Through Lauren's unique profession as a body artist, DeLillo is able to explore the theme of identity construction. All of the characters in the novel participate in a conscious construction of their individuality, in terms of how they see themselves in general, and how they see themselves in relation to others. The obituary describes how Rey constructed himself as a film director, changing his name from Alejandro Alquezar to Rey Robles, a film character's name, when he became involved with the medium, and it was clear that that was what he was going to do for the rest of his life. Even very minor characters, such as Rey's first wife, Isabel Corrales, are not described but allowed to develop themselves through their own voice. Isabel, when talking to Lauren, sets herself up as the one who knew Rey, and as someone who has a great depth of understanding. In the same way, Mariella establishes her own identity in relation to Lauren's in her article about "Body Time," in which she divulges that they had gone to college together and continue to be friends. Lauren and Mr. Tuttle advance this theme most clearly, for they each, at some point in the story, are a blank slate onto which other personalities may be built.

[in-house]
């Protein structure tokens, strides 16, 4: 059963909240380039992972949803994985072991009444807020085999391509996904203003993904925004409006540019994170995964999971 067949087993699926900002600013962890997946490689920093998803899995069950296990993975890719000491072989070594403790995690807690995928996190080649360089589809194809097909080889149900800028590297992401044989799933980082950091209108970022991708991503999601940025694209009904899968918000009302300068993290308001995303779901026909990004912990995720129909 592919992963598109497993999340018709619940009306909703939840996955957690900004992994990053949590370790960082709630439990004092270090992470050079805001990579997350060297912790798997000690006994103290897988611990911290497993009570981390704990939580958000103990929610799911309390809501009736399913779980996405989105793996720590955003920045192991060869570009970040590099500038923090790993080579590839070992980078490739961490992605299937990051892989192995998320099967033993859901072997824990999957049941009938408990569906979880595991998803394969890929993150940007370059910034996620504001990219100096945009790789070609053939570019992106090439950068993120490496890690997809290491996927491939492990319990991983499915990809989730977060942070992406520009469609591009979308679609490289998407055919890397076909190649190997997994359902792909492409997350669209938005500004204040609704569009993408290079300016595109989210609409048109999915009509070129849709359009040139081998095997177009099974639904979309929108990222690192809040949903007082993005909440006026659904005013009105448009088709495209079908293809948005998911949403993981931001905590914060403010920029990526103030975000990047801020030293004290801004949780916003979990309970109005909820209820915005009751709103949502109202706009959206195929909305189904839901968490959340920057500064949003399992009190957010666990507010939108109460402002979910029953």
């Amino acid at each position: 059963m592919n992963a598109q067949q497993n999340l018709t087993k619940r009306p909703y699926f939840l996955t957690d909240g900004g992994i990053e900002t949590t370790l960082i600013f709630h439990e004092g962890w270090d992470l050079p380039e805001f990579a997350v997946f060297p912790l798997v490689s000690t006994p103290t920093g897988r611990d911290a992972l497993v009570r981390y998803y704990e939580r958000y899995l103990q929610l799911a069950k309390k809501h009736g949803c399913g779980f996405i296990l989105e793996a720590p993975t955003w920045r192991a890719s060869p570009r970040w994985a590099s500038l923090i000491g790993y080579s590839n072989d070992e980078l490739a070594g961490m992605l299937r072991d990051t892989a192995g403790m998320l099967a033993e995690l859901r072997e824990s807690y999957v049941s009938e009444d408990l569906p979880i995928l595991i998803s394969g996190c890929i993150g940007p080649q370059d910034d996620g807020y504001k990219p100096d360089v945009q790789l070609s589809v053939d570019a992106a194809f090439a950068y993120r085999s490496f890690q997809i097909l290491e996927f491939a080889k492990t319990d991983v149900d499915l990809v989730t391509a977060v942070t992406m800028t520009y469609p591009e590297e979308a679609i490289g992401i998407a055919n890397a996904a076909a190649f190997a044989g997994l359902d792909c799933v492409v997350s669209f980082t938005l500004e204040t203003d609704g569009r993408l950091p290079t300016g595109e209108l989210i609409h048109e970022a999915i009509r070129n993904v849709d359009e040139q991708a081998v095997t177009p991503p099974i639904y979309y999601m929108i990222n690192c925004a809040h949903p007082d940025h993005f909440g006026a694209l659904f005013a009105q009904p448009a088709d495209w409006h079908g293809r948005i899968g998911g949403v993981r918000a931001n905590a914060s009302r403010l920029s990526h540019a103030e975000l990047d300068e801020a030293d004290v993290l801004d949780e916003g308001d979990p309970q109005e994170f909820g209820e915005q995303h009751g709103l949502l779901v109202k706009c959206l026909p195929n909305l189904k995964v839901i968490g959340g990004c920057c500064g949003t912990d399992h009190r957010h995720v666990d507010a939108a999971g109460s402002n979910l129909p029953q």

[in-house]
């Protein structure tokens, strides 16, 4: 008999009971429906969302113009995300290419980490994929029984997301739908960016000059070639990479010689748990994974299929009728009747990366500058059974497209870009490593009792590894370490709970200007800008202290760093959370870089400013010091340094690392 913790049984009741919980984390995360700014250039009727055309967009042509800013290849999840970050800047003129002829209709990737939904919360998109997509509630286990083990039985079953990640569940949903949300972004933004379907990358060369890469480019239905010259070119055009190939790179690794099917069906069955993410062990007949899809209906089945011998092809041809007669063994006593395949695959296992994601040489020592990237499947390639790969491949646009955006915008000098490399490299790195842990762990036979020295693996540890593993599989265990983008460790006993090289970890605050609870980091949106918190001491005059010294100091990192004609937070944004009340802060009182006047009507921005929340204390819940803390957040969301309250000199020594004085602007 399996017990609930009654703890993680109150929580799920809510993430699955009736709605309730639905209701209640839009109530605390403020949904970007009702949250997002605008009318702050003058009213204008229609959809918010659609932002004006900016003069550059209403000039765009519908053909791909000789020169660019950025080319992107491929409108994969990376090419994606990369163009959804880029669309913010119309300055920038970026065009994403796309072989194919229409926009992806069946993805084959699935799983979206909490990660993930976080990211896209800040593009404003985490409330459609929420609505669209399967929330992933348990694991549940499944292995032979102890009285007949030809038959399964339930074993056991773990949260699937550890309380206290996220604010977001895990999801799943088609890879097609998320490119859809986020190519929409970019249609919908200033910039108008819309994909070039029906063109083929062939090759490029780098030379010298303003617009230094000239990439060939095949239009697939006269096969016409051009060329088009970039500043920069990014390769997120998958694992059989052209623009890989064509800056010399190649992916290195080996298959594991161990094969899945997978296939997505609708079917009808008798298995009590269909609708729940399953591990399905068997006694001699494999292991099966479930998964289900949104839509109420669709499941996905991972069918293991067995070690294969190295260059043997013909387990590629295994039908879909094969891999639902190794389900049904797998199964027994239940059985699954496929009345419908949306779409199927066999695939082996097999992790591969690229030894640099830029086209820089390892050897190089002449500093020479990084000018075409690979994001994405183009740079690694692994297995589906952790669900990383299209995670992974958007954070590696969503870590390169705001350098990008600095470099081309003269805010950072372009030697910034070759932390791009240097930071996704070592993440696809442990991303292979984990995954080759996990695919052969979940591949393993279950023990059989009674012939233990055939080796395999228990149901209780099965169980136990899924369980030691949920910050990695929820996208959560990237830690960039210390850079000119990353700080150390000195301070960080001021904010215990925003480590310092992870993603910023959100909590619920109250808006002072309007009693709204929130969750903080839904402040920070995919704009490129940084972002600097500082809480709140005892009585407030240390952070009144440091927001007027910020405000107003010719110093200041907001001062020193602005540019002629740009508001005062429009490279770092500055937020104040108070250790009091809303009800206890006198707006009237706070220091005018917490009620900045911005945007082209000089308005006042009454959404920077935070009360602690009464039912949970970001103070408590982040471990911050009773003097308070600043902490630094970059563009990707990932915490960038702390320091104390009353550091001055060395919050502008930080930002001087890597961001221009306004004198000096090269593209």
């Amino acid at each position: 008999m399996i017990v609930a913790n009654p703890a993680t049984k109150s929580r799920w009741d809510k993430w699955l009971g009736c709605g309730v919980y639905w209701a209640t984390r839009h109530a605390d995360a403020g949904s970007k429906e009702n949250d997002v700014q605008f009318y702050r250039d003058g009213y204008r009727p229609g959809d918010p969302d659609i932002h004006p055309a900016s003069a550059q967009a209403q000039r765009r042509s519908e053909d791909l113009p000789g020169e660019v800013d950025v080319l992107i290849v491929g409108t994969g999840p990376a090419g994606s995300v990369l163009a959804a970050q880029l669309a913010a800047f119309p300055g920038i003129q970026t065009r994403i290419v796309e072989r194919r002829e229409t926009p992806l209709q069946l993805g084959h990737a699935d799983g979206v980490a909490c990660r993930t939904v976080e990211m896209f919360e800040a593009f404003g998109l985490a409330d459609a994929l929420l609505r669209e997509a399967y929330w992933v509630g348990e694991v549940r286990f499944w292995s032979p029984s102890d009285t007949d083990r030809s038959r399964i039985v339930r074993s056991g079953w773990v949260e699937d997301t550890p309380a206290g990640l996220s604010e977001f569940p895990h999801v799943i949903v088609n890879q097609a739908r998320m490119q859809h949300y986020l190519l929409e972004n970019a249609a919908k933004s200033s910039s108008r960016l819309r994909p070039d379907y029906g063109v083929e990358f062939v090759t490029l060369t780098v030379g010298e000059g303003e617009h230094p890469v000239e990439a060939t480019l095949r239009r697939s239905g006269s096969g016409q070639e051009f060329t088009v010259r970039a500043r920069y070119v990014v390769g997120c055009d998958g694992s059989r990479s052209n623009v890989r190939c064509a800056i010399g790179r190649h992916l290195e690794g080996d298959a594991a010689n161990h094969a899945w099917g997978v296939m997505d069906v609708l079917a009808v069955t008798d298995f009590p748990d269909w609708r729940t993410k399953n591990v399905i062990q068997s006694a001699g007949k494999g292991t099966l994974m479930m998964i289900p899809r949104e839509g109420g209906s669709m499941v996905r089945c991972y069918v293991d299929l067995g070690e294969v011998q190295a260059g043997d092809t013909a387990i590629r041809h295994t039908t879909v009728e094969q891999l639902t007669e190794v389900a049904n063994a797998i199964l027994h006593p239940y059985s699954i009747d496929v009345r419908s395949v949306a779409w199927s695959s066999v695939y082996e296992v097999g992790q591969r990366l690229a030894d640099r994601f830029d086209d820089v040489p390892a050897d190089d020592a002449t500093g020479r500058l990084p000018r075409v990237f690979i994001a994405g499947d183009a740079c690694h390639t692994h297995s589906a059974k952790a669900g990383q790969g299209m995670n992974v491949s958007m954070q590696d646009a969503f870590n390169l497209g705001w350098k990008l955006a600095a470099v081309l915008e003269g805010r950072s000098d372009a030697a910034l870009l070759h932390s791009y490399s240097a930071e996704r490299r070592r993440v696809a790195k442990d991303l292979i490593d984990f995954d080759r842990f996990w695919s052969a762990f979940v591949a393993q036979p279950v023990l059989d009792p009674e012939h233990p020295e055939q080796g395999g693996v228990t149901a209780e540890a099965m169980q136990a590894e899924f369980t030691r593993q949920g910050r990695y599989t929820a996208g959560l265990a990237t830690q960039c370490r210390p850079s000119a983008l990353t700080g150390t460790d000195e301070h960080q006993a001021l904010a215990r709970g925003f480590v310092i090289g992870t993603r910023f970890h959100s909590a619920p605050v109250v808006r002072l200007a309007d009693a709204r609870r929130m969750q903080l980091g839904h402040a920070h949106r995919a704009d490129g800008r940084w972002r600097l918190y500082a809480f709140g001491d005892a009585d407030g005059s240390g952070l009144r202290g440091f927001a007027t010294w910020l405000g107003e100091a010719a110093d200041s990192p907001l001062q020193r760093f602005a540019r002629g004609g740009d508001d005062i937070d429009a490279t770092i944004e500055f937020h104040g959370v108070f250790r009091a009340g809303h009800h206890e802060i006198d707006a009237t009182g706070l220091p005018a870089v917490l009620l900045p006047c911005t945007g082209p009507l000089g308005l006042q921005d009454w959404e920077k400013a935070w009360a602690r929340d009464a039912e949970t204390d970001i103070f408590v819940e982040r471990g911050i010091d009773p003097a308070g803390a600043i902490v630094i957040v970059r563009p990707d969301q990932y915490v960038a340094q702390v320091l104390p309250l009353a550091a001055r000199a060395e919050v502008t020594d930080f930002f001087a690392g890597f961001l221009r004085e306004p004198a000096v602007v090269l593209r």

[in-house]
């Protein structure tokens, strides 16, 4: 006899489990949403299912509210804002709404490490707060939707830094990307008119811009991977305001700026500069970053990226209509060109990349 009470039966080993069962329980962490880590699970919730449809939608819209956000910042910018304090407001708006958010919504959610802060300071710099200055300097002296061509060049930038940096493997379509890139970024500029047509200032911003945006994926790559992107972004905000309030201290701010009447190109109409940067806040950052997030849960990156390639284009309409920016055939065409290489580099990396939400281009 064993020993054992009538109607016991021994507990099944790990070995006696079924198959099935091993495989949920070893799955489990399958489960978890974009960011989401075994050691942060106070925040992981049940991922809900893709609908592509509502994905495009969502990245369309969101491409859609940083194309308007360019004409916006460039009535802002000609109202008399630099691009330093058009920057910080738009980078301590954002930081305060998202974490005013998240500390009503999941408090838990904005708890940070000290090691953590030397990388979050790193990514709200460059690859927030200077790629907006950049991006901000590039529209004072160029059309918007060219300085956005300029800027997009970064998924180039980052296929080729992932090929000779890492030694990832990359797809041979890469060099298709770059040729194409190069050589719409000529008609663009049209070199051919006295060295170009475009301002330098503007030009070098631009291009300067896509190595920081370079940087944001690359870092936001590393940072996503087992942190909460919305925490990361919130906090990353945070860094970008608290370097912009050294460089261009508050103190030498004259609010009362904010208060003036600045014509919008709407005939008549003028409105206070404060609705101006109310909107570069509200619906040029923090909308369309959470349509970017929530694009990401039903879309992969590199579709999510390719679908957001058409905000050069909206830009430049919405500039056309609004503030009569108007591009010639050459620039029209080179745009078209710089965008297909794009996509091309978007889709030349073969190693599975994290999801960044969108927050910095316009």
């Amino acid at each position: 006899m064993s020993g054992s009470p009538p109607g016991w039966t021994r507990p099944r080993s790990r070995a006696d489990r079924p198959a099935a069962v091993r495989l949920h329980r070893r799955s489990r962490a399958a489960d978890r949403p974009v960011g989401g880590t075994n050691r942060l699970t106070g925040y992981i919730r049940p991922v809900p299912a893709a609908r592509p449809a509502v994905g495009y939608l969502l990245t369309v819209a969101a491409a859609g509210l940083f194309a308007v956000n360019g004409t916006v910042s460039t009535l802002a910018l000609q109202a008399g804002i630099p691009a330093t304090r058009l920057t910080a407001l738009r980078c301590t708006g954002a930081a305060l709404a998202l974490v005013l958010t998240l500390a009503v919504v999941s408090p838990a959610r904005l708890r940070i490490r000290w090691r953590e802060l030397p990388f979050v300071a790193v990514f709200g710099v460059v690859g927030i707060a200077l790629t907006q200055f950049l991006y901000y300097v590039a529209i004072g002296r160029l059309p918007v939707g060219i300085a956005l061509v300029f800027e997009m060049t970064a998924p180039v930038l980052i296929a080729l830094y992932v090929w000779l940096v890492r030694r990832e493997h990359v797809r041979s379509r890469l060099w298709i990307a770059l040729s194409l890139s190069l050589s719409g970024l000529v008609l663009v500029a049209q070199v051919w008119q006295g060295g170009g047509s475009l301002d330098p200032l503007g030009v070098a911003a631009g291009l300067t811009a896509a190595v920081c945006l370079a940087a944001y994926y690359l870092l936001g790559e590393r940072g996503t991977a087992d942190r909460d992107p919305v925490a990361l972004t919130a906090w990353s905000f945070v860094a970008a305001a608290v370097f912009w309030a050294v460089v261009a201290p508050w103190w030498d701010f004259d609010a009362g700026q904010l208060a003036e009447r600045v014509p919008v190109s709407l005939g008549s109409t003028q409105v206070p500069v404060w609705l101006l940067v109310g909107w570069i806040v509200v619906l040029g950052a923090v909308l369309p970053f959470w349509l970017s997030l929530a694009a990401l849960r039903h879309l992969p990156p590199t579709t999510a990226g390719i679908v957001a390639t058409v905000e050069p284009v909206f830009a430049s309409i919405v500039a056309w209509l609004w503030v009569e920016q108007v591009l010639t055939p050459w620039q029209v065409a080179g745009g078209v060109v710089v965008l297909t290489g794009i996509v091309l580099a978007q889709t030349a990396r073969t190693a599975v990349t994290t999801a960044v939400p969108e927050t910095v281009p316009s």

Mr. Tuttle repeats things that both Lauren and Rey said, but for the most part, he takes on Rey's identity—Rey's voice, Rey's words, Rey's movements. Lauren interacts with him often as a kind of surrogate Rey, not believing that he was Rey, but not attempting to understand his own unique personality either. Lauren uses the constructedness of Mr. Tuttle's identity to understand her own better. Lauren does not befriend Mr. Tuttle because she is interested in him, but because she can, in a way, use him to examine her past and thus understand the nature of her own identity...
(The entire section is 483 words.)